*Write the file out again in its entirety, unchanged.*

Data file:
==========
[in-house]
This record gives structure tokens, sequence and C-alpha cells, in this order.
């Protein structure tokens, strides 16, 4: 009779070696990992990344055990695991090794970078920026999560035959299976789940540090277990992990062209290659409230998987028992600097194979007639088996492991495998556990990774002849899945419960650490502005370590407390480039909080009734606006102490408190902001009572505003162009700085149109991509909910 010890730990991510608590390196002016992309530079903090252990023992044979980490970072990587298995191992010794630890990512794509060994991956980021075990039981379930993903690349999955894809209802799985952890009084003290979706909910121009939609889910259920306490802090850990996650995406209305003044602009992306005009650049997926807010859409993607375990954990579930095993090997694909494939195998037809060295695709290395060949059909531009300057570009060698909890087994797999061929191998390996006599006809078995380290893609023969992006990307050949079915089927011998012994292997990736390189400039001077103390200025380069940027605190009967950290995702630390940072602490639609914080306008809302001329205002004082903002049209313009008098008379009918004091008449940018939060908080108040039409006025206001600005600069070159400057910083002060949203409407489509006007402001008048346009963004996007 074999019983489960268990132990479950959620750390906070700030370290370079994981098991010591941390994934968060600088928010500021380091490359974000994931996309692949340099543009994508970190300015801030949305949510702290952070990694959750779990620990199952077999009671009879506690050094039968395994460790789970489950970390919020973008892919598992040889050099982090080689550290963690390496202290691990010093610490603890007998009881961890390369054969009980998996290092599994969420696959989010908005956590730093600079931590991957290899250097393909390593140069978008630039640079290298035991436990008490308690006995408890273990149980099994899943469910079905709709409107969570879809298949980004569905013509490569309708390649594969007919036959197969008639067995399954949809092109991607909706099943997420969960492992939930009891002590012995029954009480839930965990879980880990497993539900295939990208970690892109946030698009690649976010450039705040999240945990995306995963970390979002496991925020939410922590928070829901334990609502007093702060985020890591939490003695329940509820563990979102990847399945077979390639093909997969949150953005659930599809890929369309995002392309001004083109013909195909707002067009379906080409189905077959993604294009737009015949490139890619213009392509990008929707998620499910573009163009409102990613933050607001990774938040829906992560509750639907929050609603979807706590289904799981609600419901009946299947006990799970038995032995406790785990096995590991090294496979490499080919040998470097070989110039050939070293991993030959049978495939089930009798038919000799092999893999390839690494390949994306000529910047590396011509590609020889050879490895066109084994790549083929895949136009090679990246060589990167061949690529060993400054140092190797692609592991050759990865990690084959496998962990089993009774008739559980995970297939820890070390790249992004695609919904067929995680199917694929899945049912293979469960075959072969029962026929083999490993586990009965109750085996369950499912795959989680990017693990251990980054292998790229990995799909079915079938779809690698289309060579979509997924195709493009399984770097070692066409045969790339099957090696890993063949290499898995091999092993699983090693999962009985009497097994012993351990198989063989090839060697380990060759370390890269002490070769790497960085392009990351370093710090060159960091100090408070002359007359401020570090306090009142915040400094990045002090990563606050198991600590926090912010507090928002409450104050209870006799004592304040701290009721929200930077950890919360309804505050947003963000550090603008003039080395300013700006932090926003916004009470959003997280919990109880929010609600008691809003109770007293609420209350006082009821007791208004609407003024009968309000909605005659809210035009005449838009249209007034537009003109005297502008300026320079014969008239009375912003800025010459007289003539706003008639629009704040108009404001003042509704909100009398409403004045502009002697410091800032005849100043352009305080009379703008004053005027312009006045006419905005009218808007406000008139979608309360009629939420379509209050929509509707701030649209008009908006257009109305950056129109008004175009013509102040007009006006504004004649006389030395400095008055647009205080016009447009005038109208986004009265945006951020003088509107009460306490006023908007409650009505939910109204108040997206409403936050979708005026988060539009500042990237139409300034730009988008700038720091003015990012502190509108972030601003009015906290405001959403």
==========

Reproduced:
[in-house]
This record gives structure tokens, sequence and C-alpha cells, in this order.
């Protein structure tokens, strides 16, 4: 009779070696990992990344055990695991090794970078920026999560035959299976789940540090277990992990062209290659409230998987028992600097194979007639088996492991495998556990990774002849899945419960650490502005370590407390480039909080009734606006102490408190902001009572505003162009700085149109991509909910 010890730990991510608590390196002016992309530079903090252990023992044979980490970072990587298995191992010794630890990512794509060994991956980021075990039981379930993903690349999955894809209802799985952890009084003290979706909910121009939609889910259920306490802090850990996650995406209305003044602009992306005009650049997926807010859409993607375990954990579930095993090997694909494939195998037809060295695709290395060949059909531009300057570009060698909890087994797999061929191998390996006599006809078995380290893609023969992006990307050949079915089927011998012994292997990736390189400039001077103390200025380069940027605190009967950290995702630390940072602490639609914080306008809302001329205002004082903002049209313009008098008379009918004091008449940018939060908080108040039409006025206001600005600069070159400057910083002060949203409407489509006007402001008048346009963004996007 074999019983489960268990132990479950959620750390906070700030370290370079994981098991010591941390994934968060600088928010500021380091490359974000994931996309692949340099543009994508970190300015801030949305949510702290952070990694959750779990620990199952077999009671009879506690050094039968395994460790789970489950970390919020973008892919598992040889050099982090080689550290963690390496202290691990010093610490603890007998009881961890390369054969009980998996290092599994969420696959989010908005956590730093600079931590991957290899250097393909390593140069978008630039640079290298035991436990008490308690006995408890273990149980099994899943469910079905709709409107969570879809298949980004569905013509490569309708390649594969007919036959197969008639067995399954949809092109991607909706099943997420969960492992939930009891002590012995029954009480839930965990879980880990497993539900295939990208970690892109946030698009690649976010450039705040999240945990995306995963970390979002496991925020939410922590928070829901334990609502007093702060985020890591939490003695329940509820563990979102990847399945077979390639093909997969949150953005659930599809890929369309995002392309001004083109013909195909707002067009379906080409189905077959993604294009737009015949490139890619213009392509990008929707998620499910573009163009409102990613933050607001990774938040829906992560509750639907929050609603979807706590289904799981609600419901009946299947006990799970038995032995406790785990096995590991090294496979490499080919040998470097070989110039050939070293991993030959049978495939089930009798038919000799092999893999390839690494390949994306000529910047590396011509590609020889050879490895066109084994790549083929895949136009090679990246060589990167061949690529060993400054140092190797692609592991050759990865990690084959496998962990089993009774008739559980995970297939820890070390790249992004695609919904067929995680199917694929899945049912293979469960075959072969029962026929083999490993586990009965109750085996369950499912795959989680990017693990251990980054292998790229990995799909079915079938779809690698289309060579979509997924195709493009399984770097070692066409045969790339099957090696890993063949290499898995091999092993699983090693999962009985009497097994012993351990198989063989090839060697380990060759370390890269002490070769790497960085392009990351370093710090060159960091100090408070002359007359401020570090306090009142915040400094990045002090990563606050198991600590926090912010507090928002409450104050209870006799004592304040701290009721929200930077950890919360309804505050947003963000550090603008003039080395300013700006932090926003916004009470959003997280919990109880929010609600008691809003109770007293609420209350006082009821007791208004609407003024009968309000909605005659809210035009005449838009249209007034537009003109005297502008300026320079014969008239009375912003800025010459007289003539706003008639629009704040108009404001003042509704909100009398409403004045502009002697410091800032005849100043352009305080009379703008004053005027312009006045006419905005009218808007406000008139979608309360009629939420379509209050929509509707701030649209008009908006257009109305950056129109008004175009013509102040007009006006504004004649006389030395400095008055647009205080016009447009005038109208986004009265945006951020003088509107009460306490006023908007409650009505939910109204108040997206409403936050979708005026988060539009500042990237139409300034730009988008700038720091003015990012502190509108972030601003009015906290405001959403």